Dictionary:Normal moveout (NMO)

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{{#category_index:N|normal moveout (NMO)}}

FIG. D-20. DMO. (a) Depth section showing the updip movement of the reflecting point for an offset geophone for constant velocity; , where ; is the dip (Levin, 1971). To avoid reflection point smearing, an offset trace should be gathered with the updip zero-offset trace at a distance , but such a gather is not hyperbolic; the DMO correction makes this gather hyperbolic. (b) A diffraction in location-offset space, a Cheops pyramid, is not a hyperboloid. (c) Applying NMO changes the Cheops pyramid into a saddle-shaped surface. (d) Applying DMO along with NMO yields data that can be stacked without reflection-point smear. (e) NMO corrects for the time delay on an offset trace assuming horizontality, DMO moves the data to the correct zero-offset trace for a dipping reflection, and migration further moves it to its subsurface location.[1]

The difference in reflection arrival time because the geophone is not located at the source point, i.e., because of source-to-geophone distance (offset). Usually applied to common-midpoint gathers, it is the additional traveltime required because of offset, assuming that the reflecting bed is not dipping and that raypaths are straight lines. This leads to a hyperbolic shape for a reflection. Because the raypath actually curves as the velocity changes, fitting a hyperbola assumes that the actual velocity distribution is equivalent to a constant NMO velocity, but the NMO velocity changes with the offset. However, the assumption often provides an adequate solution for offsets less than the reflector depth.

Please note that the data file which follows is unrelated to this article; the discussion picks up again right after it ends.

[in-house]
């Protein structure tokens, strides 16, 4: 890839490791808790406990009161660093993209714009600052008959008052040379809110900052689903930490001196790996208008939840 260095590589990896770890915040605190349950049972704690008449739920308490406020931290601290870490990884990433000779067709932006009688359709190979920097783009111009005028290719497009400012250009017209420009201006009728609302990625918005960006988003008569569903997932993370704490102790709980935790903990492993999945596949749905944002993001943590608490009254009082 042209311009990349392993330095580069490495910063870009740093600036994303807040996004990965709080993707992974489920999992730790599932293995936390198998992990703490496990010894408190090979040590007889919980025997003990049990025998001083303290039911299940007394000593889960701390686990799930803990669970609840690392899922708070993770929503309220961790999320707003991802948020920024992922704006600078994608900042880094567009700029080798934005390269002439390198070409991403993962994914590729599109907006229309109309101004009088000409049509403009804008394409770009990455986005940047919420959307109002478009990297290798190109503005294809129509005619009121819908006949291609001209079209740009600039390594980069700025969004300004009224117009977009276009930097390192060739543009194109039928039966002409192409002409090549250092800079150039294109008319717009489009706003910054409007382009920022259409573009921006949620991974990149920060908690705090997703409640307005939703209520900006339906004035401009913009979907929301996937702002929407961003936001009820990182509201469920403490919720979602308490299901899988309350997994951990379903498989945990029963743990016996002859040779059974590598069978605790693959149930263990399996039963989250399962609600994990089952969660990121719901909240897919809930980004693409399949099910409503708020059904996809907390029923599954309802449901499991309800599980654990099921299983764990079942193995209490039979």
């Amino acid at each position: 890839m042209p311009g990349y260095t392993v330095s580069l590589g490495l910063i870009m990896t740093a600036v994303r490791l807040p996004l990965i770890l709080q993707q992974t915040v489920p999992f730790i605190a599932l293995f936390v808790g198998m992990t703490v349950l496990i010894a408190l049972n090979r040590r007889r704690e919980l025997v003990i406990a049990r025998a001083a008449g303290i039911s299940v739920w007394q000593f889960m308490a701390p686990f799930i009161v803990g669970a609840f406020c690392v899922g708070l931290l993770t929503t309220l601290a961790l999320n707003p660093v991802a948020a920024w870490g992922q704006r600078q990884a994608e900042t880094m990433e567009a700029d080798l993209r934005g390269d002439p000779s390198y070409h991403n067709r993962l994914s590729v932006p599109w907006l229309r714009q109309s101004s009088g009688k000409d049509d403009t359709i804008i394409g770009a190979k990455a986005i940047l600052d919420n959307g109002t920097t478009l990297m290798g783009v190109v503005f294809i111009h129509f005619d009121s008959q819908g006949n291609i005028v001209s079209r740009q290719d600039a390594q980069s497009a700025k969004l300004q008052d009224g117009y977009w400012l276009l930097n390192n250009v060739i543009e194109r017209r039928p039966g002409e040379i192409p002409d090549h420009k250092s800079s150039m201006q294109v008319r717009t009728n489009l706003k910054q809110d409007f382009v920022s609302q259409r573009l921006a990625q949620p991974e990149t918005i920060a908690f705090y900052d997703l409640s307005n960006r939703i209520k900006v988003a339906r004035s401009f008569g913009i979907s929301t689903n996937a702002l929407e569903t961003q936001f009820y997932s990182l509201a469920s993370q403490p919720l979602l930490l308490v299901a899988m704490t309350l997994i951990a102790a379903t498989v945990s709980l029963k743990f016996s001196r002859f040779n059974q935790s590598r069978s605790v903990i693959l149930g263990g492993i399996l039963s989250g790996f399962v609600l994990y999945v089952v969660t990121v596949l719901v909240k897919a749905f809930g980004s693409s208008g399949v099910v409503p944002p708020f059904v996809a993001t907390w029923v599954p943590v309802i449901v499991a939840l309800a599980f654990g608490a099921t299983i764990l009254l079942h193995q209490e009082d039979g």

The NMO correction applied to long-offset data generally creates a ‘‘hockey-stick’’ effect giving long-offset traveltimes that are too small and causing waveshape broadening and loss of resolution. For long-offsets the reflection curvature becomes nonhyperbolic because of vertical changes in velocity and anisotropy and a nonhyperbolic normal-moveout analysis (q.v.) has to be used. Reflector dip also has effects that often require a DMO correction. The functions of the NMO and DMO operations are illustrated graphically in Figure D-20e.

See also


  1. Deregowski, S. M. (1986). "What is DMO". First Break 4 (7): 7–24. doi:10.3997/1365-2397.1986014.

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